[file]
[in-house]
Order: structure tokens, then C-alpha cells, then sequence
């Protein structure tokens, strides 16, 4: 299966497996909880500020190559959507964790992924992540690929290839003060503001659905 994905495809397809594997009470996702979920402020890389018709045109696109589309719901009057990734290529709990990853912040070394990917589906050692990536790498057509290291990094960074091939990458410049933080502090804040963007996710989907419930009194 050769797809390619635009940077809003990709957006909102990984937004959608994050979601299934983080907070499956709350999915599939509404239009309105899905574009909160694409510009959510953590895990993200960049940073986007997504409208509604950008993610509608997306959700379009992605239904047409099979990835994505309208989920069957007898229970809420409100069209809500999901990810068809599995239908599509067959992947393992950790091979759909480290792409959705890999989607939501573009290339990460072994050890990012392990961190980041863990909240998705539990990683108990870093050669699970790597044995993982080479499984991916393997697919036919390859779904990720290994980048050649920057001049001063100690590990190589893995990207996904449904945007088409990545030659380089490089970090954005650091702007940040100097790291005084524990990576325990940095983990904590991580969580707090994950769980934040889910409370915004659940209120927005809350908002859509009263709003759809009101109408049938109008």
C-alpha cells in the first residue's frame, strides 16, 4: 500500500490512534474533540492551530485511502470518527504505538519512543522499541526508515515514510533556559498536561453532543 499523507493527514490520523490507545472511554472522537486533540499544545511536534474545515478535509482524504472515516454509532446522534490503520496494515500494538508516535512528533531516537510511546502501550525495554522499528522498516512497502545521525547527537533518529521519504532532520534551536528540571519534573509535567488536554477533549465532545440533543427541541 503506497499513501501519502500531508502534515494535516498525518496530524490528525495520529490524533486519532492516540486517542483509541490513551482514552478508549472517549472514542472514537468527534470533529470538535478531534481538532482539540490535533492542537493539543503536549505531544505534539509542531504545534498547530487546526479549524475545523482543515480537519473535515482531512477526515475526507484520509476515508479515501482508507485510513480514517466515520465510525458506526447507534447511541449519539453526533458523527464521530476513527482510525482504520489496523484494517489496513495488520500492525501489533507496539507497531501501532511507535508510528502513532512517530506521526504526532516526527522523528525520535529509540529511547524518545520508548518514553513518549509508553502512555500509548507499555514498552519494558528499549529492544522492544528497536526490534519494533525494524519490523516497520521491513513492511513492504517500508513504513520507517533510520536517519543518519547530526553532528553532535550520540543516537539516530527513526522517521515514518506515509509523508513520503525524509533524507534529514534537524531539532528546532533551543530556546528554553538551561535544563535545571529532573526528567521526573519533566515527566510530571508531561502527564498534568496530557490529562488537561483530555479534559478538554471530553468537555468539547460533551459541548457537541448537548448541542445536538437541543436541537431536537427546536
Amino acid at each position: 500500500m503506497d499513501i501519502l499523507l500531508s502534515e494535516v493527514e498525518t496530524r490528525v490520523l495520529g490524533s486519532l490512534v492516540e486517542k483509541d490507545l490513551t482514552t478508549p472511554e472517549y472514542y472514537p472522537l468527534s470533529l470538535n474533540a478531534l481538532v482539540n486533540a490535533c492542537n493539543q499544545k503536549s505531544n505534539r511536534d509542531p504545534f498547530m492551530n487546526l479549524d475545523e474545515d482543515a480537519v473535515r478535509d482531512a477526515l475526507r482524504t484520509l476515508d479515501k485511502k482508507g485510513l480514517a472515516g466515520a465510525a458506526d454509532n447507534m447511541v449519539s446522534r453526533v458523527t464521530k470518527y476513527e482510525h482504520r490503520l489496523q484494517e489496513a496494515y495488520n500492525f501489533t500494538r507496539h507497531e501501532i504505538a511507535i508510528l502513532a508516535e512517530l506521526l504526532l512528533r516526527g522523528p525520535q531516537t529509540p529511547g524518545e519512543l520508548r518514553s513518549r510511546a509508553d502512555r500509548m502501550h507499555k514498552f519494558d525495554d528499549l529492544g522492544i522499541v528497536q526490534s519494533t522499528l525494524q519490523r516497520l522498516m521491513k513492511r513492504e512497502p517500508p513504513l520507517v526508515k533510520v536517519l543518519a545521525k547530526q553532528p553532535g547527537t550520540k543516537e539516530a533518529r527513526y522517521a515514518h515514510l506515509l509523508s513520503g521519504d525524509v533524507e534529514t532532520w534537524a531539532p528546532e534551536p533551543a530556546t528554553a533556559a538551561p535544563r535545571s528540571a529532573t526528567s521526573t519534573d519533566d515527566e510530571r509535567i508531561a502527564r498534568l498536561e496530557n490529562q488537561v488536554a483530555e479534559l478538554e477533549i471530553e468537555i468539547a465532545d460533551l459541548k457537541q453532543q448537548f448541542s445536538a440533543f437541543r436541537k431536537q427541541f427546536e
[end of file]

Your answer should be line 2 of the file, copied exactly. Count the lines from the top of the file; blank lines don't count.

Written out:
Order: structure tokens, then C-alpha cells, then sequence